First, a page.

User Testing

For my user tests, I surveyed 7 individuals with somewhat consistent questions which evolved slightly as I received more feedback and my idea began to transform. Here is the functional diagram which I presented to my users as a visual while explaining my concepts:


After presenting and explaining the concepts, I asked the following questions:

Which of these concepts appeals to you the most?
Can you see yourself using any of these items in your everyday life?
Please expand upon the item you think appeals the most to you. Why does this appeal to you? What uses do you think you could find for this prototype outside of the intended uses presented?
Which direction would you rather the concept be pushed in: Purely decorative or more functional?

I then had about a 5-10 minute expanded conversation about the concepts with each individual, noting their ideas/advice/reactions and asking follow up questions to expand upon their comments.

This is an overall summary of the reactions that I received:

Prototype 1 (Clock):

Most users thought that this concept was interesting in a decorative manner, but did not seem very enthused or excited about it. There was an overall feeling that in order for this concept to work, the lights had to have a  much more organic/soft/slow feel, or it would soon become distracting and annoying. While this item does technically have a function (counting to 30), most users couldn't think of any situation in which they'd use this. I think that this functionality could be incorporated as an alternate mode, however I'm not too excited about it and I think that I will probably leave it out of the final prototype. I think that a more organic and random pattern would be more interesting if I'm going to include a passive decorative display.

Prototype 2 (Braille):

This concept showed the strongest amount of interest from users, however I quickly realized that the way I had currently imagined it being implemented was not realizing the full potential and possibilities of the device. After taking several combined comments into consideration, I realized that I could show passage of time as a representation of the rhythm of communication. A seemingly random pattern of dots, changing with the PWM glow of the outer ring, could actually be conveying a message to those able to read the braille language. This message would eventually be programmable via USB/serial interface and a GUI application, allowing the user to use the device as a light-based communication protocol.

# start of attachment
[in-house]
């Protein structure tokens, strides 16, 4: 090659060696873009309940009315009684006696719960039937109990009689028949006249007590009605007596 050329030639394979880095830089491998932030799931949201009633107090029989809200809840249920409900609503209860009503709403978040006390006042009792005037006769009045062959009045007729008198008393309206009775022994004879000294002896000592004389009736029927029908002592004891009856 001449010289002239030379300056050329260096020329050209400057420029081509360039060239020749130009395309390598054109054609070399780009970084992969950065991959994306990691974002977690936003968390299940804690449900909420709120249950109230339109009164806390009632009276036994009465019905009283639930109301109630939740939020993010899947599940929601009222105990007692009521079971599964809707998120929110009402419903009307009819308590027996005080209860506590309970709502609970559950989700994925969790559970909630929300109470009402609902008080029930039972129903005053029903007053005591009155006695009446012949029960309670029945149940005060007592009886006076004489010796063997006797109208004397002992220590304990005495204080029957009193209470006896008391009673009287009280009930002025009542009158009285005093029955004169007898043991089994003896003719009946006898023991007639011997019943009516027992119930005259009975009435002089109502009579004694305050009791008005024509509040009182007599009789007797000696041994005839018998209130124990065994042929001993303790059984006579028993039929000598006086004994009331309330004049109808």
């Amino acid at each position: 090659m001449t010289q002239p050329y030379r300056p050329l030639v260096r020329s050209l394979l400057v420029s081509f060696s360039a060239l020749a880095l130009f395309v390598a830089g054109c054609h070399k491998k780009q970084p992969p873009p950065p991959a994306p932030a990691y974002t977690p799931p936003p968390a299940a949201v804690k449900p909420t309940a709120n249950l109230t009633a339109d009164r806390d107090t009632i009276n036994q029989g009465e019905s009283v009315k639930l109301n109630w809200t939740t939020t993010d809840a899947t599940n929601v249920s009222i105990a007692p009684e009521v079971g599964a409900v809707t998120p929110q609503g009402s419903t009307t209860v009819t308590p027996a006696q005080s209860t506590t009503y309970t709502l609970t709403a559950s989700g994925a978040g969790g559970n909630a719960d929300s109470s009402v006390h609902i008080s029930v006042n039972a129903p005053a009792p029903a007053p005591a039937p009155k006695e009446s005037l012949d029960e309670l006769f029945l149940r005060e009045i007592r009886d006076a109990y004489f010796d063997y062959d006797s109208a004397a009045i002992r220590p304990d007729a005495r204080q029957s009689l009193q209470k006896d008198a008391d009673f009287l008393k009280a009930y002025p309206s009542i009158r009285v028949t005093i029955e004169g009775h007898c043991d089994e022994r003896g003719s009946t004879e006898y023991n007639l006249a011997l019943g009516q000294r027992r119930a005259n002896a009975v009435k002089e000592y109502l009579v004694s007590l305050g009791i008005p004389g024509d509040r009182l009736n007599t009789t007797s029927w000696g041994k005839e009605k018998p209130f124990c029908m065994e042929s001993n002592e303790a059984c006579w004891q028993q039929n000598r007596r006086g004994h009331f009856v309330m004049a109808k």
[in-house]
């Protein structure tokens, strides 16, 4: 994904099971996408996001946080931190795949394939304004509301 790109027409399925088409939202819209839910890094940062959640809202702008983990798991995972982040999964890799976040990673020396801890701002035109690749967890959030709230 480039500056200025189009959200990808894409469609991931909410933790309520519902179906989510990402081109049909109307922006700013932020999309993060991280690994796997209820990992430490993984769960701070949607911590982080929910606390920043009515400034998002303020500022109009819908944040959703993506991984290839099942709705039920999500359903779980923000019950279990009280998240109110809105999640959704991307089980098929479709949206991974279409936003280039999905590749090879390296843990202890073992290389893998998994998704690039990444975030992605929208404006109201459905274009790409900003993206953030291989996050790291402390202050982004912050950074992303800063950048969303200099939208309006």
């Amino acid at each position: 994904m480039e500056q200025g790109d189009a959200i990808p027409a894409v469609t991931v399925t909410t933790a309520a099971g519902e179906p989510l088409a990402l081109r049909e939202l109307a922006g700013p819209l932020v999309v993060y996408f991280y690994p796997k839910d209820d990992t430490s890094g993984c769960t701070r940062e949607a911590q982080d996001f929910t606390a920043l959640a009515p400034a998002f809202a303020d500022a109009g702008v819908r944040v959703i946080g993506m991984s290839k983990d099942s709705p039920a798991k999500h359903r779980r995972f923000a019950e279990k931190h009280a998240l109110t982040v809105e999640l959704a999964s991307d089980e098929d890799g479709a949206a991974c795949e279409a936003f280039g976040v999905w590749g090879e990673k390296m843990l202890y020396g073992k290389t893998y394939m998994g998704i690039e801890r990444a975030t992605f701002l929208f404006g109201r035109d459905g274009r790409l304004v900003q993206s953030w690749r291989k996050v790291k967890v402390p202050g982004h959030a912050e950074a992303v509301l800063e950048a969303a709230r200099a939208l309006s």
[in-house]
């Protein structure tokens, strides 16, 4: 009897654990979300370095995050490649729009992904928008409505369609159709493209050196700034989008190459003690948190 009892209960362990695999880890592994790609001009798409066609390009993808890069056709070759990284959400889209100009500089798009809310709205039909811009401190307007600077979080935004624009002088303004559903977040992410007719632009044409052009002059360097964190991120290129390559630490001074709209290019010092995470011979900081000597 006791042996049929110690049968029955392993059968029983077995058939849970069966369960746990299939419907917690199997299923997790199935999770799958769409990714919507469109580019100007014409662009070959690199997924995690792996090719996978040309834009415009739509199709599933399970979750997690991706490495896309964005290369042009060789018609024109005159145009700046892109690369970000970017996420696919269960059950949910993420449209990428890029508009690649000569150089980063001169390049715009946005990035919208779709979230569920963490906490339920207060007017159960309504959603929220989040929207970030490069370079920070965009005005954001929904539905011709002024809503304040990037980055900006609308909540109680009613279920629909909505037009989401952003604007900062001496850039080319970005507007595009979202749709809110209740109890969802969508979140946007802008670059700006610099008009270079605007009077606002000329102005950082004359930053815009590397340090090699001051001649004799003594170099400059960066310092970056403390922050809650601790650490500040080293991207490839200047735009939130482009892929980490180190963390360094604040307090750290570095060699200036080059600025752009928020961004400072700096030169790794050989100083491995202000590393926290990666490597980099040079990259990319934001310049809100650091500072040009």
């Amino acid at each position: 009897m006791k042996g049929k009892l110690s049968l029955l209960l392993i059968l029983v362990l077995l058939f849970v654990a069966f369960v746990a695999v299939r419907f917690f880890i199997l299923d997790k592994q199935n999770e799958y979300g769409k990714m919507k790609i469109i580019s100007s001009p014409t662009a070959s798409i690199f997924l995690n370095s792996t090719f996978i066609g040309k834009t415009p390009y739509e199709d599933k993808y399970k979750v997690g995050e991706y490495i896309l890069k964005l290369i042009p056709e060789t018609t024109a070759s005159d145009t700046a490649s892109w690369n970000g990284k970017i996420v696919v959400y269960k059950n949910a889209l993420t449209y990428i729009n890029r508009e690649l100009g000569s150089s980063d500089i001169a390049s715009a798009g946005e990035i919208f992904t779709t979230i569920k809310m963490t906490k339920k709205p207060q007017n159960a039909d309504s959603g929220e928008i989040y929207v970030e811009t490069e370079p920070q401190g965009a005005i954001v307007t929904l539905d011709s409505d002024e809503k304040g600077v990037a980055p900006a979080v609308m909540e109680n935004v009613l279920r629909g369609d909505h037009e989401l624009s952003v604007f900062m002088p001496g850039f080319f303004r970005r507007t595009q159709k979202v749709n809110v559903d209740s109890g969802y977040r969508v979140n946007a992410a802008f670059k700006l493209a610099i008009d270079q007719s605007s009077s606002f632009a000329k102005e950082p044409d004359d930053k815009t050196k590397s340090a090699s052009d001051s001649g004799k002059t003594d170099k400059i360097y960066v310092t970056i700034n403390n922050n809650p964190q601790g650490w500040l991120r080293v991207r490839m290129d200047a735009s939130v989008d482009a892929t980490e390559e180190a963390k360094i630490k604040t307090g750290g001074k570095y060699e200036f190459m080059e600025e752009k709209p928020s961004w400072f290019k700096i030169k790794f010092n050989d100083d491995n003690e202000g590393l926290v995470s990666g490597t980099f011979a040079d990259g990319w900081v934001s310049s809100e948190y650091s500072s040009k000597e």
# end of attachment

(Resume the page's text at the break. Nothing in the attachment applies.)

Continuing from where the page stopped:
Prototype 3 (NightLight):

User response to this concept was generally favorable and interested. Users did not seem to react to this as being enough of a concept on its own, however they reacted very favorably to this functionality as a secondary/extra mode of the device. I think that I will incorporate this mode if I have space for it as far as PWM pins go, but if it hinders my ability to create a really solid version of prototype 2 I will leave it out.

User Scenarios

Here are some use scenarios for my Visual Braille Communication Device

User 1-Geraldo

Geraldo is a 10 year old boy who is interested in secret messages, encrption, and communication. He loves to learn new ways to encode and transmit messages, imagining himself as a war-time spy passing sensitive information to other spies behind enemy lines. Geraldo is interested in the VBCD because it allows him to learn a language that is easily decrypted by someone who is trained and completely meaningless to the vast majority of individuals who are not. He sees value in the fact that the vast majority of individuals who can read Braille can not interpret the device, making the device an extremely interesting and secure way for him to transmit his messages. Geraldo recruits his friend across the street, Bill, who is also interested in secret messages, and together they spend the summer perfecting their ability to read and decode each others messages, spending late nights talking to each other while their parents are fast asleep.

User 2-Montell

Montell is a 25 year old IT professional who lives in Manhattan. He has recently moved into a new apartment and needs something decorative for his walls. He is very much into technology and appreciates all things digital, and wants something that will look decorative but also allow him to modify it programmatically. The VBCD appeals to him as a wall mounted device because of its simple/elegant look (this version is made of wood), its high-tech functionality, and its night-light functionality which allows him to avoid bumping his legs on his furniture when he wakes up late at night to get a drink or go to the bathroom. He also finds the soothing nightlight patterns gently put him to sleep and help clear his mind from his day's work.

User 3-Ricky

Ricky is a 40 year old middle school teacher who is looking for a creative way to teach her class about alternate forms of language and disabilities. As a classroom exercise, she uses the VBCD with her students to explain to them how the Braille language works, and then she breaks them into groups and has them create their own Braille messages on devices. The students then stand across the classroom and take turns trying to read each other's messages, and doing so gain the experience of understanding the overall way in which blind people communicate.